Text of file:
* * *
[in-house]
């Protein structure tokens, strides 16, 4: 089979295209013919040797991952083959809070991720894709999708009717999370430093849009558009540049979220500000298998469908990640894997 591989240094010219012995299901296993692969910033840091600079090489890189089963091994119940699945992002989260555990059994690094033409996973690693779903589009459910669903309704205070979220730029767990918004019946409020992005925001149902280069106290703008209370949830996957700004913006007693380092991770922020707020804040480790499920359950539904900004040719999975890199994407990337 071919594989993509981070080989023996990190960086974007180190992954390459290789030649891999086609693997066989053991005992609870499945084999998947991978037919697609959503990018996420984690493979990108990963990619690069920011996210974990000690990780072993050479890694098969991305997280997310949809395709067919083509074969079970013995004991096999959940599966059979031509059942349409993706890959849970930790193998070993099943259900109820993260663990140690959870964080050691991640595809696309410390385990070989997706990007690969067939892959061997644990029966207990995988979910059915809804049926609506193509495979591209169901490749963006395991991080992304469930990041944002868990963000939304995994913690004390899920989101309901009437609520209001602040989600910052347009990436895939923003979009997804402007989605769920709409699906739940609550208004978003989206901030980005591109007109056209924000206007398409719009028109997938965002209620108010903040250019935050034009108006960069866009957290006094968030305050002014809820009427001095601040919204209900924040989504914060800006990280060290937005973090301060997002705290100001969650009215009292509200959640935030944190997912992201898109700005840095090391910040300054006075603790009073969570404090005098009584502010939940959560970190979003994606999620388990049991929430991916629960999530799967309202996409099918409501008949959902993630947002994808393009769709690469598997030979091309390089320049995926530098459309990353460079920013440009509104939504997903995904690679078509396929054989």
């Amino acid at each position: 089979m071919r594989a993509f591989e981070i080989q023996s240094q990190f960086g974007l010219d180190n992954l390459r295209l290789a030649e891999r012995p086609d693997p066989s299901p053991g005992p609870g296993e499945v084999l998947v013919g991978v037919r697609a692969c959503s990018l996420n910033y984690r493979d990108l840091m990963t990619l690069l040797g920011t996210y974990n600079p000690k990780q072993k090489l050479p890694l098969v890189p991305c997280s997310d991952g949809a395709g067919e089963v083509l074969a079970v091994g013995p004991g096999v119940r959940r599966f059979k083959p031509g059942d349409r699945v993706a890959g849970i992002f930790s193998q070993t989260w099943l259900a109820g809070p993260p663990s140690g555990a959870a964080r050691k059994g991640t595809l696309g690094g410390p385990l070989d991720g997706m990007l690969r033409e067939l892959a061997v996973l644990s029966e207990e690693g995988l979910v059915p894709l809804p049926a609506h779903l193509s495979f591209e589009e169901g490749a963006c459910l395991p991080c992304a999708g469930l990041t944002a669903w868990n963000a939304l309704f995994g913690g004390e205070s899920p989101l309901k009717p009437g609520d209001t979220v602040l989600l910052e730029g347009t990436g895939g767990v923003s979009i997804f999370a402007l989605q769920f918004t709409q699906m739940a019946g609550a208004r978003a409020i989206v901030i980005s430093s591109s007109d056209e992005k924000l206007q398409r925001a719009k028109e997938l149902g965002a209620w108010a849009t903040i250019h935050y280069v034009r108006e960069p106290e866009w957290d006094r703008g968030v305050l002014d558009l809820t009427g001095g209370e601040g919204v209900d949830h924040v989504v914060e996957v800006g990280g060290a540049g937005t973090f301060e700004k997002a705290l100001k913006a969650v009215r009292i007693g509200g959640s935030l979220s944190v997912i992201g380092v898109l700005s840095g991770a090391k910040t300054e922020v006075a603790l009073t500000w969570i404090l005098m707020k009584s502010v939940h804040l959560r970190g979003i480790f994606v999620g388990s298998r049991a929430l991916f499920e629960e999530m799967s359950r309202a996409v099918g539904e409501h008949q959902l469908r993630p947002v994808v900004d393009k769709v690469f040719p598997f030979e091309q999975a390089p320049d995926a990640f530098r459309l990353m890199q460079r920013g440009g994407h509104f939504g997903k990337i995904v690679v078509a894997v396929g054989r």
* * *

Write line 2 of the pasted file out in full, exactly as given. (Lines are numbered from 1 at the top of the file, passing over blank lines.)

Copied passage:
């Protein structure tokens, strides 16, 4: 089979295209013919040797991952083959809070991720894709999708009717999370430093849009558009540049979220500000298998469908990640894997 591989240094010219012995299901296993692969910033840091600079090489890189089963091994119940699945992002989260555990059994690094033409996973690693779903589009459910669903309704205070979220730029767990918004019946409020992005925001149902280069106290703008209370949830996957700004913006007693380092991770922020707020804040480790499920359950539904900004040719999975890199994407990337 071919594989993509981070080989023996990190960086974007180190992954390459290789030649891999086609693997066989053991005992609870499945084999998947991978037919697609959503990018996420984690493979990108990963990619690069920011996210974990000690990780072993050479890694098969991305997280997310949809395709067919083509074969079970013995004991096999959940599966059979031509059942349409993706890959849970930790193998070993099943259900109820993260663990140690959870964080050691991640595809696309410390385990070989997706990007690969067939892959061997644990029966207990995988979910059915809804049926609506193509495979591209169901490749963006395991991080992304469930990041944002868990963000939304995994913690004390899920989101309901009437609520209001602040989600910052347009990436895939923003979009997804402007989605769920709409699906739940609550208004978003989206901030980005591109007109056209924000206007398409719009028109997938965002209620108010903040250019935050034009108006960069866009957290006094968030305050002014809820009427001095601040919204209900924040989504914060800006990280060290937005973090301060997002705290100001969650009215009292509200959640935030944190997912992201898109700005840095090391910040300054006075603790009073969570404090005098009584502010939940959560970190979003994606999620388990049991929430991916629960999530799967309202996409099918409501008949959902993630947002994808393009769709690469598997030979091309390089320049995926530098459309990353460079920013440009509104939504997903995904690679078509396929054989």